WFTDA History

The Women's Flat Track Derby Association (WFTDA) began as the United Leagues Coalition (ULC) in 2004, consisting of a handful of flat track roller derby leagues, each owned and operated by skaters sharing the singular, driving compulsion to re-imagine roller derby as a modern sport.

In 2005, 20 flat track roller derby leagues were represented at the historic first meeting of the ULC, with the goal of developing the guiding principles and aspirations of the organization. Following that meeting, the ULC voted to change its name to the Women’s Flat Track Derby Association (WFTDA) to reflect the organization’s goals.

The WFTDA opened its doors to new members in September 2006 and has since welcomed hundreds of new member leagues into the association.

Major WFTDA Milestones:

  • 2006: WFTDA creates East and West competitive regions and develops a quarterly ranking system, used for tournament qualification and seeding.
  • September 2008: WFTDA begins offering liability and excess medical insurance to its member leagues.
  • 2009: To accommodate growth in membership, the WFTDA expands into four competitive regions and expands its playoff system to include 40 leagues competing in four regional tournaments and one championship tournament.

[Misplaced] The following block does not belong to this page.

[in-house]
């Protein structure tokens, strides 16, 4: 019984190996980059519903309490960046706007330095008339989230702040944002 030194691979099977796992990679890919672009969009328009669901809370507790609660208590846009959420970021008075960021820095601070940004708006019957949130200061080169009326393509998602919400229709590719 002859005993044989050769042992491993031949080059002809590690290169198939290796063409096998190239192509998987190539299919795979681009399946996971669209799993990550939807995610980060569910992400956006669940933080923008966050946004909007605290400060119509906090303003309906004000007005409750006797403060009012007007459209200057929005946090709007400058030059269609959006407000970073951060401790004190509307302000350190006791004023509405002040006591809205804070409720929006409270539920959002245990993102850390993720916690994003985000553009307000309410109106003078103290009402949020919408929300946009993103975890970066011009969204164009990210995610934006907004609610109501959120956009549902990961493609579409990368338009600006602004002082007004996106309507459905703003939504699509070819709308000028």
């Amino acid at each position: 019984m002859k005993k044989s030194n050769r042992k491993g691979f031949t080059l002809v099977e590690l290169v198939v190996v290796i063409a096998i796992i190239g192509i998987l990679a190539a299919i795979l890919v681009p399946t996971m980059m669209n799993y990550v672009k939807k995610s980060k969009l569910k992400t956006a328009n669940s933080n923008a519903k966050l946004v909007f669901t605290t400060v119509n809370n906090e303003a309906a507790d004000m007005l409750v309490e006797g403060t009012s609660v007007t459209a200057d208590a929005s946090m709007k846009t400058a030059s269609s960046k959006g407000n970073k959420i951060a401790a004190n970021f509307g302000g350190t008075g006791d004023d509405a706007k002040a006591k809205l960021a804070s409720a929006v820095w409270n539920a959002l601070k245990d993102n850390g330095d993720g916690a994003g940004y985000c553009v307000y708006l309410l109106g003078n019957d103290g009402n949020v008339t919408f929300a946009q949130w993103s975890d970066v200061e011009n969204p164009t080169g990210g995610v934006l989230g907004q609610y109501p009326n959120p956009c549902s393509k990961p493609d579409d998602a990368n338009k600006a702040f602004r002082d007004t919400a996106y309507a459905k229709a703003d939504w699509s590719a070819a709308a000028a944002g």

• January 2009: WFTDA accepts its first international member, Montreal Roller Derby
  • June 2009: WFTDA hires its first paid staff, the Executive Director and Insurance Administrator
  • July 2009: WFTDA launches the WFTDA Apprentice Program to build prospective WFTDA member leagues into successful full members.

History of Roller Derby

The term “roller derby” dates to the 1920s, originally used to describe roller skate races. In the late 1930s, Leo Seltzer’s touring competition, Transcontinental Roller Derby, began to evolve from a marathon skating race on a raised track to a more physical competition emphasizing skater collisions and falls. This evolved into the foundation of the team sport that still exists today: two teams of five skaters who score points by passing members of the opposing team. Both men and women competed in roller derby from its inception.

Seltzer’s roller derby events drew increasingly large audiences once the sport began to be televised in the late 1940s. In the early 1960s, after Leo Seltzer transferred his business to his son, Jerry, competing roller derby franchises emerged, some of which emphasized theatrics more than sport. As popularity dwindled, Jerry Seltzer shut down his Roller Derby organization in 1973.

There were several short-lived attempts to revive versions of the old sport in the 1980s and 1990s, including RollerGames, which featured a figure-8 shaped banked track and stunts like alligator pits. Some versions of roller derby, including RollerGames, included staged action and storylines, similar to professional wrestling leagues.

In the early 2000s, modern women’s roller derby got its start in Austin, Texas. Starting with the Texas Rollergirls, these new leagues formed as businesses run by the athletes themselves. The flat track version of the sport spread like wildfire in subsequent years, as the ability to mark track boundaries on a skating rink floor or other venues, rather than building and storing a large banked track, made it possible to play the game just about anywhere. By 2010, there were more than 450 flat track roller derby leagues worldwide.

Please visit Wikipedia for a more detailed version of the early history of roller derby.

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